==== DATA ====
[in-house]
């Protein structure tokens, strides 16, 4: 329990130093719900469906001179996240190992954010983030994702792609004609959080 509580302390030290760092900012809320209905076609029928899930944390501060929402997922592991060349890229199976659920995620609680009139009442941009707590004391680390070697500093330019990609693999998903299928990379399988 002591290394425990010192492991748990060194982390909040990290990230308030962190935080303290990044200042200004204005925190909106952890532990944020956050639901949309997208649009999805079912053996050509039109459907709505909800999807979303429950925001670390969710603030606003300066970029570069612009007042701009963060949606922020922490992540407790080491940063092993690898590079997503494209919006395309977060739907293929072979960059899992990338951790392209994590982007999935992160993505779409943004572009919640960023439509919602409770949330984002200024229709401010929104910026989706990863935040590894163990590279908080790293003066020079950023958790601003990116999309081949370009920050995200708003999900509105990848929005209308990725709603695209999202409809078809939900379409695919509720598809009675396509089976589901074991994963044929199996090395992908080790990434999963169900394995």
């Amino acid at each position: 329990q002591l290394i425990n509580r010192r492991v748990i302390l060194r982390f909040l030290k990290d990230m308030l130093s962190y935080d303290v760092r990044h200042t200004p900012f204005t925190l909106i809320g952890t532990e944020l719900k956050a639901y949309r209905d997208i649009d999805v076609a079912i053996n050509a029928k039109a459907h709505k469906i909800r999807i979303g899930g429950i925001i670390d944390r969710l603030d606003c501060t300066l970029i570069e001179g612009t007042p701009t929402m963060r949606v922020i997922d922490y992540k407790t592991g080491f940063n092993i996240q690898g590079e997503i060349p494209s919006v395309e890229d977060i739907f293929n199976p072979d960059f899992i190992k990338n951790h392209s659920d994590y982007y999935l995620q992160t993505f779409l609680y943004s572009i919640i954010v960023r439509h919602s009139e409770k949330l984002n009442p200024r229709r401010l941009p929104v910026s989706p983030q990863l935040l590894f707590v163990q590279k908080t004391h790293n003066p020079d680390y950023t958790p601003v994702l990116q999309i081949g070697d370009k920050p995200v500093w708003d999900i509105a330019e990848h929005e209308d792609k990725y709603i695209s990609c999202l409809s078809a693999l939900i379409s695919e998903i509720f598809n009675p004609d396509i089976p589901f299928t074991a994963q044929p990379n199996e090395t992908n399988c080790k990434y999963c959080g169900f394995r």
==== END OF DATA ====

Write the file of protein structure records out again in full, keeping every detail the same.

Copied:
[in-house]
């Protein structure tokens, strides 16, 4: 329990130093719900469906001179996240190992954010983030994702792609004609959080 509580302390030290760092900012809320209905076609029928899930944390501060929402997922592991060349890229199976659920995620609680009139009442941009707590004391680390070697500093330019990609693999998903299928990379399988 002591290394425990010192492991748990060194982390909040990290990230308030962190935080303290990044200042200004204005925190909106952890532990944020956050639901949309997208649009999805079912053996050509039109459907709505909800999807979303429950925001670390969710603030606003300066970029570069612009007042701009963060949606922020922490992540407790080491940063092993690898590079997503494209919006395309977060739907293929072979960059899992990338951790392209994590982007999935992160993505779409943004572009919640960023439509919602409770949330984002200024229709401010929104910026989706990863935040590894163990590279908080790293003066020079950023958790601003990116999309081949370009920050995200708003999900509105990848929005209308990725709603695209999202409809078809939900379409695919509720598809009675396509089976589901074991994963044929199996090395992908080790990434999963169900394995």
């Amino acid at each position: 329990q002591l290394i425990n509580r010192r492991v748990i302390l060194r982390f909040l030290k990290d990230m308030l130093s962190y935080d303290v760092r990044h200042t200004p900012f204005t925190l909106i809320g952890t532990e944020l719900k956050a639901y949309r209905d997208i649009d999805v076609a079912i053996n050509a029928k039109a459907h709505k469906i909800r999807i979303g899930g429950i925001i670390d944390r969710l603030d606003c501060t300066l970029i570069e001179g612009t007042p701009t929402m963060r949606v922020i997922d922490y992540k407790t592991g080491f940063n092993i996240q690898g590079e997503i060349p494209s919006v395309e890229d977060i739907f293929n199976p072979d960059f899992i190992k990338n951790h392209s659920d994590y982007y999935l995620q992160t993505f779409l609680y943004s572009i919640i954010v960023r439509h919602s009139e409770k949330l984002n009442p200024r229709r401010l941009p929104v910026s989706p983030q990863l935040l590894f707590v163990q590279k908080t004391h790293n003066p020079d680390y950023t958790p601003v994702l990116q999309i081949g070697d370009k920050p995200v500093w708003d999900i509105a330019e990848h929005e209308d792609k990725y709603i695209s990609c999202l409809s078809a693999l939900i379409s695919e998903i509720f598809n009675p004609d396509i089976p589901f299928t074991a994963q044929p990379n199996e090395t992908n399988c080790k990434y999963c959080g169900f394995r």